City Council Meeting, 1/12/2010

Yes, I’m here, and I’ll be leaving shortly, but I have very little to say, beyond my disappointment at the Montvale decision, and that my irrational crush on Mike Germain continues unabated.  (Note that I reserve the term “irrational love” for Albert Southwick alone.  If Germain had voted my way on Montvale, we may have upgrade it to “obsession”, but crush it remains.)

I’d promised to put together a voting guide to the City Council, comprising the issues I think are important.  I put together a draft that you can find here, as a pdf.   Please send me any feedback on votes that you consider important or formatting changes you’d like to see.

Now that Tracy has helped me connect to the Wifi here, I’ll also be liveblogging the Historical Commission meeting on Thursday.  I won’t always be able to attend meetings of that commission, but I’m going to try to attend at least one commission or committee meeting a week.

Update, 9.43 pm: I should never shut off my computer just as Rick Rushton gets up to speak.  (I swear, this blog will not turn into Rushton-bash-central, so could another councilor say something that ticks me off next week and let Rick off the hook?  Thanks!)

Rushton’s reference to “Judge Van Winkle” (8.41 mark) was completely inappropriate.  While one might argue (and I certainly would) that the judge took quite a bit of time to decide on the case, it is not his fault that the public has been kept from records in the name of preserving privacy, and it’s not his fault the words “drama” were redacted not once but twice.  Shaun Sutner is also not his fault.  If there had been a public comment period (and maybe there was and I just missed it!), I would have taken the Council and especially the City Manager to task for totally disregarding the public’s right to know.  We had more discussion tonight about researching regionalizing police and fire services to/with surrounding communities than we did about what our own police officers may or may not be accused of. It’s all about the benjamins and not at all about accountability.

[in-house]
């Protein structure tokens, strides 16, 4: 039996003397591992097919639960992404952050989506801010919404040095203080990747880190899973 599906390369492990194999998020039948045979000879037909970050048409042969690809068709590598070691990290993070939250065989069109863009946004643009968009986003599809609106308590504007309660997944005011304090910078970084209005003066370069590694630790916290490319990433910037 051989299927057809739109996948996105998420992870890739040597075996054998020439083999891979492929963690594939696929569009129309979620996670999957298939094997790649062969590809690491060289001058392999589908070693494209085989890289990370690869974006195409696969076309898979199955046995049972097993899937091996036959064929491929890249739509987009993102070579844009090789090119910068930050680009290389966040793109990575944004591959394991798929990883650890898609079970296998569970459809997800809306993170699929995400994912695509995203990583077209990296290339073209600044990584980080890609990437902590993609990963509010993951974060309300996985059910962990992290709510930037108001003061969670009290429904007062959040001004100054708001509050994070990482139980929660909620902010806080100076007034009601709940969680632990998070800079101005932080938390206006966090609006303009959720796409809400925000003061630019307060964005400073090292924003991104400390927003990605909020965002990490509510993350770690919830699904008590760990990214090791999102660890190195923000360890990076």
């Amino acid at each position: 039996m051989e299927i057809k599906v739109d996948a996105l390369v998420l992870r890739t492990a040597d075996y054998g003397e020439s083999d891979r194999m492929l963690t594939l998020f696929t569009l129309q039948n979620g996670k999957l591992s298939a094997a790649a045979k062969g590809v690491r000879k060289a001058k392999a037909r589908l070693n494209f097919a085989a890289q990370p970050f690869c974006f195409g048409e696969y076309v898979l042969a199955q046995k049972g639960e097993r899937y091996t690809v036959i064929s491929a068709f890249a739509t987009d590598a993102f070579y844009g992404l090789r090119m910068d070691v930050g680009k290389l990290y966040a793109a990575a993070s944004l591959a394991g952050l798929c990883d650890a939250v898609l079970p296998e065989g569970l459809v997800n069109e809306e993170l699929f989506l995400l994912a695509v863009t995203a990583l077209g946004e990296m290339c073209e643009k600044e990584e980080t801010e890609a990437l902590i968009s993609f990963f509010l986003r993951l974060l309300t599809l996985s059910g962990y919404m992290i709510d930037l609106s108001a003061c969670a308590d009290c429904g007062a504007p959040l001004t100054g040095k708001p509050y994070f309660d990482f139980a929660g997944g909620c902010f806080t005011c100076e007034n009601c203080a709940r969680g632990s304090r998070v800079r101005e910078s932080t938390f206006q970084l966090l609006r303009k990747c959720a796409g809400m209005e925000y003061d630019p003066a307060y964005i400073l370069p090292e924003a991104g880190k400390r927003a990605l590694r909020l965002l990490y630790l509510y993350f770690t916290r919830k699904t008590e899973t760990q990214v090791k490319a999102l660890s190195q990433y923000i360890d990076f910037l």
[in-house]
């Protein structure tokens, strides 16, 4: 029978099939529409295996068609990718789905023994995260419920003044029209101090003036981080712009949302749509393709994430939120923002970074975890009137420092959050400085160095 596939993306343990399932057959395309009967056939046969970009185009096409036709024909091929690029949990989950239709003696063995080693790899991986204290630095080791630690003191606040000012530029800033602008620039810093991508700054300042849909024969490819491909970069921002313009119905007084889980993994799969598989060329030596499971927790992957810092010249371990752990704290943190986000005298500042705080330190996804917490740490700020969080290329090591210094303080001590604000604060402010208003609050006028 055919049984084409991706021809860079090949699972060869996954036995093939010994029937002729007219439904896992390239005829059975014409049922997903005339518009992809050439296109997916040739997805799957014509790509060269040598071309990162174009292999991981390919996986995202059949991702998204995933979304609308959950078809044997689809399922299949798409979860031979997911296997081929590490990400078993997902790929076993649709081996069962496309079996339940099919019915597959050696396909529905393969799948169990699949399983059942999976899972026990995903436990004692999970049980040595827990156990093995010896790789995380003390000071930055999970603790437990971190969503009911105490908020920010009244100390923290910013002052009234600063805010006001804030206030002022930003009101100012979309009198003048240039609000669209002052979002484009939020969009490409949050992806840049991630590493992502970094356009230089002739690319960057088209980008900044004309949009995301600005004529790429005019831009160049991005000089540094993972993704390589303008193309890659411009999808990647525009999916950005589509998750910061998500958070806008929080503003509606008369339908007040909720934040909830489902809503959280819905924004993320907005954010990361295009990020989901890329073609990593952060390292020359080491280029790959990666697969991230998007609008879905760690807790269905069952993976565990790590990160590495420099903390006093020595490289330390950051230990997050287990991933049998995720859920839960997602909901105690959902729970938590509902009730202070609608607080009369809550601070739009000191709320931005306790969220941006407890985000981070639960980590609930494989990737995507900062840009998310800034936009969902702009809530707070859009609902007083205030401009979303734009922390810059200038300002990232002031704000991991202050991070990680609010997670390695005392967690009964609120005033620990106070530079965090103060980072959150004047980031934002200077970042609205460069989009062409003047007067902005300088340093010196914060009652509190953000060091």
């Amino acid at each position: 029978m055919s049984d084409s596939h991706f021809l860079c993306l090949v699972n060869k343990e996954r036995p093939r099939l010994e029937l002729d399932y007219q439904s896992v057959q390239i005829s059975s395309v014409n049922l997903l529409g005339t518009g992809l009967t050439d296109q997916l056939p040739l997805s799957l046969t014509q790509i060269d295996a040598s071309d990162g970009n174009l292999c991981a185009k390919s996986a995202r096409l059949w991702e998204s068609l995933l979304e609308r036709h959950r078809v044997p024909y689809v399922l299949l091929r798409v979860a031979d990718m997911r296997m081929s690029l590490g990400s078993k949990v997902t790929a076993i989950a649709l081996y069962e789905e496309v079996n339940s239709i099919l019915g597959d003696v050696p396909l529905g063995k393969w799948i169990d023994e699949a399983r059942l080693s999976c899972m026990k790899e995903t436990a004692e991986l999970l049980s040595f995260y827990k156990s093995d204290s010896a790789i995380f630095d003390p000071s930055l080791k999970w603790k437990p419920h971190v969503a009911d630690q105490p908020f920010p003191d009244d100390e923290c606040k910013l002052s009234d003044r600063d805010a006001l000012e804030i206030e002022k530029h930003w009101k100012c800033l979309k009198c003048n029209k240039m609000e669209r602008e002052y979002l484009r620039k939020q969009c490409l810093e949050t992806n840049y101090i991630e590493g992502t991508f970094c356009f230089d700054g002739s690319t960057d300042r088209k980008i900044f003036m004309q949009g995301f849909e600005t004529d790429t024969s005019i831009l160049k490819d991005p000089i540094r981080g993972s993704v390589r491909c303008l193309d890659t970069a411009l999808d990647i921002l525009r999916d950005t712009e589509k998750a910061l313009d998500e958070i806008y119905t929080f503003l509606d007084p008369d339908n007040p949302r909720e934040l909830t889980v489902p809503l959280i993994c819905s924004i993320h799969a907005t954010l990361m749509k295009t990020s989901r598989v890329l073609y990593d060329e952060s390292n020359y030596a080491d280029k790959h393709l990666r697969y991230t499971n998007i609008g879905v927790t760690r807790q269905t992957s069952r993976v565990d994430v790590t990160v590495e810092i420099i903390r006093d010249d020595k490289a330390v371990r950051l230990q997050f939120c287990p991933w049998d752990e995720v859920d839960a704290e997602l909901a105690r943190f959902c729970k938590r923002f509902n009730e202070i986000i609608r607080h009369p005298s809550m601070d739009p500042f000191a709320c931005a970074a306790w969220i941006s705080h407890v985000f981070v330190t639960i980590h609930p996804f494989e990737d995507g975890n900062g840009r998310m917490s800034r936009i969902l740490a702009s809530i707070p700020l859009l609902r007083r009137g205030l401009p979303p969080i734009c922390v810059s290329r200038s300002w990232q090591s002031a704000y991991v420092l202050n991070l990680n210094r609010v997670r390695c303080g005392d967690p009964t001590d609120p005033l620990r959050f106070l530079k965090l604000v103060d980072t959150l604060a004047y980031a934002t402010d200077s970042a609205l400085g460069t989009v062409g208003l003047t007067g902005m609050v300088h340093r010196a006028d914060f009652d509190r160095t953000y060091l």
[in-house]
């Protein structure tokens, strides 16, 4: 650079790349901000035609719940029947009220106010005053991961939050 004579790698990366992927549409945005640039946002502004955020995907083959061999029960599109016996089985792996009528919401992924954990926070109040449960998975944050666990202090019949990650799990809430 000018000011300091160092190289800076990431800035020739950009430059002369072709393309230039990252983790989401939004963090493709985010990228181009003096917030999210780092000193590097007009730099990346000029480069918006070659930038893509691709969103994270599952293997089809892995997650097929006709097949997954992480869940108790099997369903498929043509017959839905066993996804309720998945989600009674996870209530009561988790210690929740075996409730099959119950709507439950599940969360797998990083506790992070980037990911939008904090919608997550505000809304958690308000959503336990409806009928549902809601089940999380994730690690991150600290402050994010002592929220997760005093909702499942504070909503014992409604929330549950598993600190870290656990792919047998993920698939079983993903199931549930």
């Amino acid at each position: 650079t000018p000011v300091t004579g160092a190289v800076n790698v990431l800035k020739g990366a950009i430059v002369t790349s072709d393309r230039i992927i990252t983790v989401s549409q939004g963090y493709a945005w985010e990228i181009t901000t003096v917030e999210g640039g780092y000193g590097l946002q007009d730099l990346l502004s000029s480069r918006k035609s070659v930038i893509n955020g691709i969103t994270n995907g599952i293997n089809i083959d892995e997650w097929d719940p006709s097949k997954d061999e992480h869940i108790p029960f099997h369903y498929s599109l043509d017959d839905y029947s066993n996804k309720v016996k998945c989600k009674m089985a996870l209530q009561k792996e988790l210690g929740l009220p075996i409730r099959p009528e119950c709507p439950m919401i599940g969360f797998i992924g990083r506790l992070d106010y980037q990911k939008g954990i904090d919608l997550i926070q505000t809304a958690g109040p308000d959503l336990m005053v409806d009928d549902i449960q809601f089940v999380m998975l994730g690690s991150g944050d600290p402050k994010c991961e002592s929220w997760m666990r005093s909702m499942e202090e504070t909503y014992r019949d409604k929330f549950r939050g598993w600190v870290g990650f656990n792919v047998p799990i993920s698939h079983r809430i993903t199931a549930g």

WorcesterPD on Twitter, part two

I agree with Jeff regarding RedactionGate, especially the last paragraph.  The city government should not be in the business of preventing the public from knowing what is being done in its name, period.

At the height of the insanity, I hoped that the WorcesterPD would be able to use social media like Twitter to better inform the public about public safety news.  As I mentioned last week, the Worcester Police Department’s use of Twitter has been somewhat spotty.  Here’s a review of the past three tweets from Worcester PD:

So, this week it’s a bit more prompt, but I’m not getting much more information (in a much quicker fashion) than I would from the Telegram. 

Part of the reason this has been on my mind is that the BBC World Service recently broadcast a documentary featuring the best of a podcast called Street Stories, put together by the Tulsa Police Department.  The podcast seems to no longer be produced, but it’s a great example of what a police department could put together as both public service and public relations.